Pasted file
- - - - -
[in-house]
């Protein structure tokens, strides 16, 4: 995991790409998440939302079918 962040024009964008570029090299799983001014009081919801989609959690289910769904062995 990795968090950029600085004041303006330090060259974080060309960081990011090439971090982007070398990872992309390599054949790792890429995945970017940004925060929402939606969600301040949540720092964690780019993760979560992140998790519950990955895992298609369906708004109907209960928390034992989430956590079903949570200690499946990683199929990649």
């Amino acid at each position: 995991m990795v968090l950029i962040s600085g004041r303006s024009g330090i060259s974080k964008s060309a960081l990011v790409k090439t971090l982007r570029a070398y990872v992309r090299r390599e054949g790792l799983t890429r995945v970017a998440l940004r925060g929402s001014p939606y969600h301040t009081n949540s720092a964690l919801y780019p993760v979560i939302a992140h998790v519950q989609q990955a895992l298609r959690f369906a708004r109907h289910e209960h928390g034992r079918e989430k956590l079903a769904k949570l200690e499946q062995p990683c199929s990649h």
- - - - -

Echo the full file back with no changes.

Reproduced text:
[in-house]
């Protein structure tokens, strides 16, 4: 995991790409998440939302079918 962040024009964008570029090299799983001014009081919801989609959690289910769904062995 990795968090950029600085004041303006330090060259974080060309960081990011090439971090982007070398990872992309390599054949790792890429995945970017940004925060929402939606969600301040949540720092964690780019993760979560992140998790519950990955895992298609369906708004109907209960928390034992989430956590079903949570200690499946990683199929990649």
């Amino acid at each position: 995991m990795v968090l950029i962040s600085g004041r303006s024009g330090i060259s974080k964008s060309a960081l990011v790409k090439t971090l982007r570029a070398y990872v992309r090299r390599e054949g790792l799983t890429r995945v970017a998440l940004r925060g929402s001014p939606y969600h301040t009081n949540s720092a964690l919801y780019p993760v979560i939302a992140h998790v519950q989609q990955a895992l298609r959690f369906a708004r109907h289910e209960h928390g034992r079918e989430k956590l079903a769904k949570l200690e499946q062995p990683c199929s990649h």